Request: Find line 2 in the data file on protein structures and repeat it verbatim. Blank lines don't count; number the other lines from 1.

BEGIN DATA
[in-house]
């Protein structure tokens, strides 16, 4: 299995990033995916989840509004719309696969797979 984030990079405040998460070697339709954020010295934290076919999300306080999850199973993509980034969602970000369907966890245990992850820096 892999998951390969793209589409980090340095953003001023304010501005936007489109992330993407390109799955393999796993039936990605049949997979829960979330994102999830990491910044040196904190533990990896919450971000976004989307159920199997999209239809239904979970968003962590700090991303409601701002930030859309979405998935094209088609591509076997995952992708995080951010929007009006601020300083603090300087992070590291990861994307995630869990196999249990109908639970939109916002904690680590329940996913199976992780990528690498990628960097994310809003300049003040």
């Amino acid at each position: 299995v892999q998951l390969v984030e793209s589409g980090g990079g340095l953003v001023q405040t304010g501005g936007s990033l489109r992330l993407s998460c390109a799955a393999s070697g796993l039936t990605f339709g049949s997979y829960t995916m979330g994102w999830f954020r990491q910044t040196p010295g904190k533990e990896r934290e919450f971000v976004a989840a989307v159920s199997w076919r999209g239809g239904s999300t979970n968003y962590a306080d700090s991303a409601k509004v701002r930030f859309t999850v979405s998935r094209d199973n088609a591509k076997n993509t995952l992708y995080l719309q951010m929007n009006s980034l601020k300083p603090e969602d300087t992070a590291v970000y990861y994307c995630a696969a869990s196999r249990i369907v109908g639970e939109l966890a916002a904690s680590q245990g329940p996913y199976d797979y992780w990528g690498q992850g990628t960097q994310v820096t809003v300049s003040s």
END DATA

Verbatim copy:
């Protein structure tokens, strides 16, 4: 299995990033995916989840509004719309696969797979 984030990079405040998460070697339709954020010295934290076919999300306080999850199973993509980034969602970000369907966890245990992850820096 892999998951390969793209589409980090340095953003001023304010501005936007489109992330993407390109799955393999796993039936990605049949997979829960979330994102999830990491910044040196904190533990990896919450971000976004989307159920199997999209239809239904979970968003962590700090991303409601701002930030859309979405998935094209088609591509076997995952992708995080951010929007009006601020300083603090300087992070590291990861994307995630869990196999249990109908639970939109916002904690680590329940996913199976992780990528690498990628960097994310809003300049003040």